Belly Button (Umbilicus) Worries
Updated: Sep 5, 2019
What exactly is the belly button?
During pregnancy the placenta and developing baby are connected to each other by the umbilical cord. The umbilical cord delivers oxygen and nutrition to the baby. After your baby is born the umbilical cord is clamped and cut. There is a 2-3 inch remnant left after the cut with a clamp attached. The mother delivers the placenta, and the rest of the umbilical cord. Over the next 7 to 10 days, what remains of your baby's umbilical cord dries out and the connection at the base of the cord dries out and the cord falls off. Skin grows over the area and then you have a belly button!
There are several different situations that can cause concern with respect to the newly formed baby belly button that may make you ask for advice and help. Some of these might or might not, require treatment but if you have any concerns then it would be worth talking to your Midwife, Health Visitor, GP or Paediatrician:
Umbilical Hernia - A protruding "outie" belly button
These are very common and result from the contents of the abdomen protruding into the healing scar forming the umbilicus. The protrusion is through a normal 'hole' in the base of the belly button, which previously allowed through the major umbilical blood vessels. After birth this small hole usually closes off and as as result the belly button heals up with no bulges. If the hole doesn't close then abdominal contents can bulge through. Nonetheless these usually heal by themselves and over the next couple of years, the protrusion or hernia, gets smaller and is usually gone by age 5 years. However if the protrusion or hernia doesn't go away this may need a relatively simple operation to close the hole in the tummy wall. There are several variants of this and if the hole is beside the belly button rather than in the centre of it, this is called a para-umbilical hernia and doesn't usually go away by itself. If in doubt do ask for a referral to a Paediatrician or a Paediatric Surgeon for an opinion.
As long as your baby isn't troubled by the hernia and is comfortable and the bulge doesn't get tender or extremely swollen and remains soft - leave it alone. It is rare for even a large umbilical hernia to cause any problems and the majority will heal up in their own time.
Omphalitis - Belly button infection
Occasionally the healing scar tissue of the belly button can get infected - and this usually shows as redness around the base of the belly button. There is sometimes a discharge of pus, and your baby may be out of sorts - more irritable, have a fever and dislike the area being touched, noticeably at nappy changing time. You should watch for redness, warmth and what seems like pain in the belly button region.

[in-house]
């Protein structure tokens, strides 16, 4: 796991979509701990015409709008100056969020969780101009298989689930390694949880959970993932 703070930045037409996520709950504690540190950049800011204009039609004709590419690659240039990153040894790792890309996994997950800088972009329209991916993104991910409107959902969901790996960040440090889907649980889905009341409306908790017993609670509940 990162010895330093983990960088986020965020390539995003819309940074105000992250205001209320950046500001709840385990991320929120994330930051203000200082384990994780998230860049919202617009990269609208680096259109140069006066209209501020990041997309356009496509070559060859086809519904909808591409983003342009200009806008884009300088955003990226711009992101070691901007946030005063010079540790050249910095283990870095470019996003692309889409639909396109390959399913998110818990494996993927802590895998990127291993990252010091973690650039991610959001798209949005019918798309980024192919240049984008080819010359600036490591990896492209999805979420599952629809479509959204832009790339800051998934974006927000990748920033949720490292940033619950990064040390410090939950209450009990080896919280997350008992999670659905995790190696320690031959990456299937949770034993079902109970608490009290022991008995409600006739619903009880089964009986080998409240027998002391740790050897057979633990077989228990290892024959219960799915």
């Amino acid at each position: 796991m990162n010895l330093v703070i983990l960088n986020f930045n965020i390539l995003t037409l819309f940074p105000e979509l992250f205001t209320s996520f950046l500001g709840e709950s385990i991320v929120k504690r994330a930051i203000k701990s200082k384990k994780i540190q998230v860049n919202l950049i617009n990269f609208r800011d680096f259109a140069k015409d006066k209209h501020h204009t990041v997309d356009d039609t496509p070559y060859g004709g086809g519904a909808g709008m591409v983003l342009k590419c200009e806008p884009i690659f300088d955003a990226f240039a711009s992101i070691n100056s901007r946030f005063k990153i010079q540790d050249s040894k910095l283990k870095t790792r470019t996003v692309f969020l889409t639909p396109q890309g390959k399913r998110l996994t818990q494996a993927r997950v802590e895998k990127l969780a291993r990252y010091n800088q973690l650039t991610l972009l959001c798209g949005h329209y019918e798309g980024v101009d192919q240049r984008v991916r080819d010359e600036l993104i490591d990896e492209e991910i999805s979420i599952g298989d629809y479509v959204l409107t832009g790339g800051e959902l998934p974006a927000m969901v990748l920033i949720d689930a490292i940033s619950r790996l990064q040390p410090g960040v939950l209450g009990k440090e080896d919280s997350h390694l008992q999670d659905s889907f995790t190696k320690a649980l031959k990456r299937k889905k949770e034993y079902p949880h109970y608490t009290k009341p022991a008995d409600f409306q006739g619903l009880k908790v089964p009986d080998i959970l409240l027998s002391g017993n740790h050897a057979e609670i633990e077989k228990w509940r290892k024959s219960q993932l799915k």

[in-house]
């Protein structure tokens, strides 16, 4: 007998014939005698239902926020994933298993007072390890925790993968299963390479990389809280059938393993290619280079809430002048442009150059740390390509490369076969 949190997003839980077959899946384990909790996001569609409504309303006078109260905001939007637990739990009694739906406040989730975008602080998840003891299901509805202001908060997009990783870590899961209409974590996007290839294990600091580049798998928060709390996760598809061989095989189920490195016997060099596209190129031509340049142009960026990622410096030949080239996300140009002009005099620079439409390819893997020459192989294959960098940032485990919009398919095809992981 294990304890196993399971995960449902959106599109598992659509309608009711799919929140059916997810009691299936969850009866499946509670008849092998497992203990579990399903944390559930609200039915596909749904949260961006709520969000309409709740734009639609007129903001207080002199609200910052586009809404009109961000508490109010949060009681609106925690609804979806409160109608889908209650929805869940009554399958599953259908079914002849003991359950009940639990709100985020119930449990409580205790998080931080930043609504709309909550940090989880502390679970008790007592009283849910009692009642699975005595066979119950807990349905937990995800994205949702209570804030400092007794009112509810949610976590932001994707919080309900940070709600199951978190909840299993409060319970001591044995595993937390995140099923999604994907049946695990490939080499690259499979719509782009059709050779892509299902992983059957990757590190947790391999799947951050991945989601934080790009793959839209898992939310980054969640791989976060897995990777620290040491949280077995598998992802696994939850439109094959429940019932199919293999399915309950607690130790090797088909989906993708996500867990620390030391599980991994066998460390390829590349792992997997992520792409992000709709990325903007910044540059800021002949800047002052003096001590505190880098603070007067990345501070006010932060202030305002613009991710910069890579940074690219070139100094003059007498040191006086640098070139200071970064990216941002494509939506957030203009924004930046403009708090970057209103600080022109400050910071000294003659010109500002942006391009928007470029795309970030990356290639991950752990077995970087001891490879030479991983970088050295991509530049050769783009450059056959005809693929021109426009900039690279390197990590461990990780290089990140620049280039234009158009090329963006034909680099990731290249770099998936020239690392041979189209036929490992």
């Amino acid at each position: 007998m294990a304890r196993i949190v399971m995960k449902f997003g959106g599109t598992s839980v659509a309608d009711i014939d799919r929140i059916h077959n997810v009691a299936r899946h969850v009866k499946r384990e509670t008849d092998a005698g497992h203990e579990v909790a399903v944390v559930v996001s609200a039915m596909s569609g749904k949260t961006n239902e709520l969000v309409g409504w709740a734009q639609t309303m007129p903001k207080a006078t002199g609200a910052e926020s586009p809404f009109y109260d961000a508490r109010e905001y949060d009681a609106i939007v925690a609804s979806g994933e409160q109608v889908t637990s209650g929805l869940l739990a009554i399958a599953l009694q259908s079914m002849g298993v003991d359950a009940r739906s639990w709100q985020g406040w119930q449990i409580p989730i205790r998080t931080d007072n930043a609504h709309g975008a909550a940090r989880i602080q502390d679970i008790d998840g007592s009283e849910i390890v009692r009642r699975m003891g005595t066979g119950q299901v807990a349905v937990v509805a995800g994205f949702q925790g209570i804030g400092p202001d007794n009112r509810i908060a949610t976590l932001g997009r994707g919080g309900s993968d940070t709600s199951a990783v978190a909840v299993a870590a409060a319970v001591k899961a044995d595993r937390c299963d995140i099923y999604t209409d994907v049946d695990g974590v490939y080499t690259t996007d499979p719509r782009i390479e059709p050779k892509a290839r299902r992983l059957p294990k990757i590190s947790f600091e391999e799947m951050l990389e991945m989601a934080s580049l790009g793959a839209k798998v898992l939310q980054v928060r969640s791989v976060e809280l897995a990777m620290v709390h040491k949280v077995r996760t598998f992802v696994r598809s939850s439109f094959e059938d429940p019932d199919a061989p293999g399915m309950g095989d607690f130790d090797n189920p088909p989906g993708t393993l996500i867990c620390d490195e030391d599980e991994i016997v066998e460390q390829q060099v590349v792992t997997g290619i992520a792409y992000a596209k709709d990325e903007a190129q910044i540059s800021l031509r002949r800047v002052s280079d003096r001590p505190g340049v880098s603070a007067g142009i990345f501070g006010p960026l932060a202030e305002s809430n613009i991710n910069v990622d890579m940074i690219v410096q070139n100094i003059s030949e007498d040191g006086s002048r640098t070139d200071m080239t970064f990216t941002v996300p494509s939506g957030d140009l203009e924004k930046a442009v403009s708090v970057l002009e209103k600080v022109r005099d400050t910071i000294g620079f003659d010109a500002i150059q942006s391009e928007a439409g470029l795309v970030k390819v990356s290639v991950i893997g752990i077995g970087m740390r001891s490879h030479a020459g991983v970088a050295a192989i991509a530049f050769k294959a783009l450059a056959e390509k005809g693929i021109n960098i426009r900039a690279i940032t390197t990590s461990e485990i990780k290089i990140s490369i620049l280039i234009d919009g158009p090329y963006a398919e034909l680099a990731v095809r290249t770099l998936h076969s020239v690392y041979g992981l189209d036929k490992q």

Like many bacterial infections, Omphalitis is more common in babies who may have a weakened or deficient immune system, as may happen with prematurity or babies who are in hospital and subject to invasive procedures. Therefore, infants who are premature, sick with other infections such as blood infection (sepsis) or pneumonia, or who have immune deficiencies are at greater risk. Infants with normal immune systems are also at risk, especially if birth is complicated by infection of the placenta (chorioamnionitis), or have had umbilical catheters.
Newborn babies with omphalitis usually present within the first two weeks of life, with signs and symptoms of infection (cellulitis) around the umbilical stump (redness, warmth, swelling, pain), pus from the umbilical stump, fever, fast heart rate (tachycardia) and if the infection is particularly established, may have low blood pressure (hypotension), sleepiness, poor feeding and yellow skin (jaundice). Omphalitis can quickly progress to severe sepsis and presents a potentially life-threatening infection. Avoidance is better than treatment, and you can avoid infections of this area by good cord care, such as simple cleaning with water rather than applying any creams or other preparations. Treatment usually involves a visit to hospital and the use of antibiotics, either by mouth or by injections.
Occasionally the healing process of the stump of the umbilicus, results in a pearly pink or red pea sized lump appearing at the site of the belly button. Whilst this can look alarming, it is simply some scar tissue which hasn't quite formed the normal skin covering, which results from normal healing. As a result the deeper layers of normal skin are exposed, and are dark red or pink pearl in appearance. Often there is a slight yellowish discharge. These are called umbilical granulomas and are harmless and generally not infected Current treatment as per NHS Guidelines is to sprinkle a pinch (no more than 1/4 teaspoon) normal table salt on the little lump and cover with a damp swab for 10 mins - and do this several times a day, usually at nappy changing time. The healing process may take a week or so, but the granuloma will heal, leaving a normal belly button.
There are several other causes of a pink pea sized lump visible at the umbilicus and although these are very rare, if treatment as above doesn't work, you should seek further advice.